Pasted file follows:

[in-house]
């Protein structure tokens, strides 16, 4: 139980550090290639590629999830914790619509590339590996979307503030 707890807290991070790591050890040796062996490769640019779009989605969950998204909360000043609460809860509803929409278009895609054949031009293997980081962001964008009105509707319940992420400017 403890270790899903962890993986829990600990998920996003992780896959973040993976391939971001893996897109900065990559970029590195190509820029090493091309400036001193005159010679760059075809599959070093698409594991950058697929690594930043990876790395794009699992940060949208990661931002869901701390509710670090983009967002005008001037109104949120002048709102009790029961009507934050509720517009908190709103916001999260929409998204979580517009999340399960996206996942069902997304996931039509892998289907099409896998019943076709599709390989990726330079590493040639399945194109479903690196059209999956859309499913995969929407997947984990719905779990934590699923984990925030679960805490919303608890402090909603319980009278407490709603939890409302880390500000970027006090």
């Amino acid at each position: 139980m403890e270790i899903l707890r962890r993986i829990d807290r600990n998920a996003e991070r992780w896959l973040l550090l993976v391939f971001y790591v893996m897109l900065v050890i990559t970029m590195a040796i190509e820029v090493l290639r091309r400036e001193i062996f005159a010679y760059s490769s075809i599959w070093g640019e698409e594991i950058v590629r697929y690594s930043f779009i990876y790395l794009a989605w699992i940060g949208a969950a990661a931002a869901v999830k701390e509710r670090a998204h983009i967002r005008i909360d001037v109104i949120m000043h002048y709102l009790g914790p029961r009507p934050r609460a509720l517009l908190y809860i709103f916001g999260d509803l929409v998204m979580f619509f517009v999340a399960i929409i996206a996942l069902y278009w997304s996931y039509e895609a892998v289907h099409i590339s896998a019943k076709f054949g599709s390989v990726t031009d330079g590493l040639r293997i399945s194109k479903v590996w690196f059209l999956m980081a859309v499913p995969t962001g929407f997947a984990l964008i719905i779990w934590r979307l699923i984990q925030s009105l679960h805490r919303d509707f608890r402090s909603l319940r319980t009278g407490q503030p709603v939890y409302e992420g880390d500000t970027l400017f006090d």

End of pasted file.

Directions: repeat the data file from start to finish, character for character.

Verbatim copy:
[in-house]
């Protein structure tokens, strides 16, 4: 139980550090290639590629999830914790619509590339590996979307503030 707890807290991070790591050890040796062996490769640019779009989605969950998204909360000043609460809860509803929409278009895609054949031009293997980081962001964008009105509707319940992420400017 403890270790899903962890993986829990600990998920996003992780896959973040993976391939971001893996897109900065990559970029590195190509820029090493091309400036001193005159010679760059075809599959070093698409594991950058697929690594930043990876790395794009699992940060949208990661931002869901701390509710670090983009967002005008001037109104949120002048709102009790029961009507934050509720517009908190709103916001999260929409998204979580517009999340399960996206996942069902997304996931039509892998289907099409896998019943076709599709390989990726330079590493040639399945194109479903690196059209999956859309499913995969929407997947984990719905779990934590699923984990925030679960805490919303608890402090909603319980009278407490709603939890409302880390500000970027006090």
């Amino acid at each position: 139980m403890e270790i899903l707890r962890r993986i829990d807290r600990n998920a996003e991070r992780w896959l973040l550090l993976v391939f971001y790591v893996m897109l900065v050890i990559t970029m590195a040796i190509e820029v090493l290639r091309r400036e001193i062996f005159a010679y760059s490769s075809i599959w070093g640019e698409e594991i950058v590629r697929y690594s930043f779009i990876y790395l794009a989605w699992i940060g949208a969950a990661a931002a869901v999830k701390e509710r670090a998204h983009i967002r005008i909360d001037v109104i949120m000043h002048y709102l009790g914790p029961r009507p934050r609460a509720l517009l908190y809860i709103f916001g999260d509803l929409v998204m979580f619509f517009v999340a399960i929409i996206a996942l069902y278009w997304s996931y039509e895609a892998v289907h099409i590339s896998a019943k076709f054949g599709s390989v990726t031009d330079g590493l040639r293997i399945s194109k479903v590996w690196f059209l999956m980081a859309v499913p995969t962001g929407f997947a984990l964008i719905i779990w934590r979307l699923i984990q925030s009105l679960h805490r919303d509707f608890r402090s909603l319940r319980t009278g407490q503030p709603v939890y409302e992420g880390d500000t970027l400017f006090d």